An Auckland teen hopes to follow in the footsteps of legendary mountaineer Sir Edmund Hilary and climb high into The Roof of the World by scaling a 6000m Himalayan peak for charity.
Sixteen-year-old Jack O'Halloran flies to Nepal next month where he will trek to Everest Base Camp before turning his sights on the 6119m Lobuche East peak.
The trip is part of the Himalayan Trust Summit Challenge in which Kiwis climb 8848m - the equivalent of Mt Everest - during March in a bid to raise money for "life-changing" projects in the mountainous region.
Almost 200 people have signed up for the challenge, with O'Halloran acting as its Youth Ambassador.
The Auckland teen will climb most of his 8848m while trekking to Everest Base Camp and climbing to the summit of Lobuche.
"It won't be quite enough though, so I'll need to gain the rest of my elevation through training here in New Zealand before I go," he said.
His attempt on Lobuche comes as 2019 marks 100 years since the birth of Himalayan Trust founder, Sir Edmund.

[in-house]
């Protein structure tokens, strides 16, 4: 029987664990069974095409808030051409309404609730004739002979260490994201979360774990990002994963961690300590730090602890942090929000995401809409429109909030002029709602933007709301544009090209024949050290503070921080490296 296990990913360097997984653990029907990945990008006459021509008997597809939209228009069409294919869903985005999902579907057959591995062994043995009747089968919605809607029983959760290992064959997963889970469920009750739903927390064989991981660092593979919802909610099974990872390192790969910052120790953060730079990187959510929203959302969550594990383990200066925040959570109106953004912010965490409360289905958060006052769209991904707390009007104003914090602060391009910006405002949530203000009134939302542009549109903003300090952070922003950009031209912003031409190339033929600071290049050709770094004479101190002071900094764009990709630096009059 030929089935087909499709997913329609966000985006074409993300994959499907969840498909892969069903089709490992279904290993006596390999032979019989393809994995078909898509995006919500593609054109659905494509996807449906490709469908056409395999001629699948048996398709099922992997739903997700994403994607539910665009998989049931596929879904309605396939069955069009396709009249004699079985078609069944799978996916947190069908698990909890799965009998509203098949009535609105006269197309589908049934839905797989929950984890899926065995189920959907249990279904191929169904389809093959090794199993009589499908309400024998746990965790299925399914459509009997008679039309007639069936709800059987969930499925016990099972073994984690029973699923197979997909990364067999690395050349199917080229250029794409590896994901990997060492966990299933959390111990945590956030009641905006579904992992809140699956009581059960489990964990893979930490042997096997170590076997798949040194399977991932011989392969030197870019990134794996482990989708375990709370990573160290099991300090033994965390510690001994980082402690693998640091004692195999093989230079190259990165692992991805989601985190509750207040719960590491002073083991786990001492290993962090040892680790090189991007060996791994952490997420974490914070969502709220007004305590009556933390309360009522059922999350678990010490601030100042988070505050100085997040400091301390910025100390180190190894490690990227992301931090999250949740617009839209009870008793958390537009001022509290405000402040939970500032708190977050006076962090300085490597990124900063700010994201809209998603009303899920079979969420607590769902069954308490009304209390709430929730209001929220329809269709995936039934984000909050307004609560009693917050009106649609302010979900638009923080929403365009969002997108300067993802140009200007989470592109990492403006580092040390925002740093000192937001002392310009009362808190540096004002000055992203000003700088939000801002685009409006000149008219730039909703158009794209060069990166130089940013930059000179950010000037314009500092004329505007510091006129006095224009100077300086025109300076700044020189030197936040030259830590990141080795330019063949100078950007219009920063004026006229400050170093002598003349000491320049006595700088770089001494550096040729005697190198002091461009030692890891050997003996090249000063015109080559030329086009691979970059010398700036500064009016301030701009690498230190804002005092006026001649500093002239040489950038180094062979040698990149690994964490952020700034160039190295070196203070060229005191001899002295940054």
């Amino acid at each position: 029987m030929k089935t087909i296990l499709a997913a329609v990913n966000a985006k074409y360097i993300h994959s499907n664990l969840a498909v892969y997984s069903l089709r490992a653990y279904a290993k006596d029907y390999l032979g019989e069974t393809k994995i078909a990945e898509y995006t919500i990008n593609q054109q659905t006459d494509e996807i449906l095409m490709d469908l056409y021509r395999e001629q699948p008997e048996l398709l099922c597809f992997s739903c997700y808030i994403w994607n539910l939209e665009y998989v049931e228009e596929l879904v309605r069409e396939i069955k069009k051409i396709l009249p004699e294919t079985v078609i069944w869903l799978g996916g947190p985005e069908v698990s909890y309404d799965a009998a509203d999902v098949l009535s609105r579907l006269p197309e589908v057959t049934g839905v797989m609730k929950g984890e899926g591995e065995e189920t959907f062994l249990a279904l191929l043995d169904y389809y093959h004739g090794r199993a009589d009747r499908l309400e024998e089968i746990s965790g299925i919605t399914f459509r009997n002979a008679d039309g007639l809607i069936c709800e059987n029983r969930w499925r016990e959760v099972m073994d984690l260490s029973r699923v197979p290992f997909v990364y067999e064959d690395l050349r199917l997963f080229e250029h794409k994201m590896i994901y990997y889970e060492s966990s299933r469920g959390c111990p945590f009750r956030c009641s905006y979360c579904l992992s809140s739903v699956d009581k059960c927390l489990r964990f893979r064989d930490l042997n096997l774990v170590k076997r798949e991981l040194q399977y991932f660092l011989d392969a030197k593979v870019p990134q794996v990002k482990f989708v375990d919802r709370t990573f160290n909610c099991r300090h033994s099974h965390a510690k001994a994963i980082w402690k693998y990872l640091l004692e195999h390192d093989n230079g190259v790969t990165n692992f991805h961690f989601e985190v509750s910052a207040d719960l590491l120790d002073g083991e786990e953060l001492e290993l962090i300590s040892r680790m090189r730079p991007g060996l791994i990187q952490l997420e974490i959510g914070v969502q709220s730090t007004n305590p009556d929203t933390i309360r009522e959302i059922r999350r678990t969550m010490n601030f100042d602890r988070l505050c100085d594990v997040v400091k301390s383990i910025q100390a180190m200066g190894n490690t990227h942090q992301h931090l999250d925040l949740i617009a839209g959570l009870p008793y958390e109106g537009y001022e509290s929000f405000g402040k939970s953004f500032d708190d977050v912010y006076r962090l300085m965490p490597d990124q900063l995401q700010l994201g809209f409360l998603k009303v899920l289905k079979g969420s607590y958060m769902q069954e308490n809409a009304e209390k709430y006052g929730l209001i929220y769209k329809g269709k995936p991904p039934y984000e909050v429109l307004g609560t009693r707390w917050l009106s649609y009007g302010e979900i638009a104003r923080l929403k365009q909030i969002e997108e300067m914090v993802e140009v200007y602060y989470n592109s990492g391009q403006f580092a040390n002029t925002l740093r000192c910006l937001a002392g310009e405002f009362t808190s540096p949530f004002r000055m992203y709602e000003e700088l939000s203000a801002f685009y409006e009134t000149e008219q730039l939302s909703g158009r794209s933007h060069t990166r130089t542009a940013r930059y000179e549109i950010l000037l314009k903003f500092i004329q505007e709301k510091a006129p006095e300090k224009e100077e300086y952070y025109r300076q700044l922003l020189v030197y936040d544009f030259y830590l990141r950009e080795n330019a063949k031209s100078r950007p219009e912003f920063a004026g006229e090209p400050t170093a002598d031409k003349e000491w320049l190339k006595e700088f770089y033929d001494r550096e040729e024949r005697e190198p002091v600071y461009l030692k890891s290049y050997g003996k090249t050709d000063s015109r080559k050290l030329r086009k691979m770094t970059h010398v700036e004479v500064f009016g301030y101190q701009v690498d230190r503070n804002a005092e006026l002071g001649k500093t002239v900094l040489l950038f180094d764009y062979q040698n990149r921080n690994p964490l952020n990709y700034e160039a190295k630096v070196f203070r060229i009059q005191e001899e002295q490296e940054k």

O'Halloran was a toddler when he met Sir Edmund and has spent much of his life inspired by the world famous mountaineer, who along with Tenzing Norgay was the first to reach the summit of Mt Everest.
Now 14 years later, O'Halloran is raising money for the Khunde Hospital, the first hospital built by the Himalayan Trust in 1966.
Having visited the Khumbu valley area near Everest twice, he said he had made many great friends.
"The people were so welcoming and generous, even though they have so little," he said.
"I was really inspired by Sir Edmund Hillary's legacy in the region and I want to give back as best I can."
Himalayan Trust general manager John Loof said he hoped O'Halloran's story inspired "other young people to challenge themselves to make a difference".
O'Halloran is already and accomplished climber and hopes to make a career as a mountain guide.
He recently scaled Mt Aspiring and in 2017, climbed the four highest peaks in the North Island in just four days with fellow young explorer Brando "Wildboy" Yelavich.
Together they raised more than $10,000 to help a remote community in Nepal recover after the 2015 earthquakes.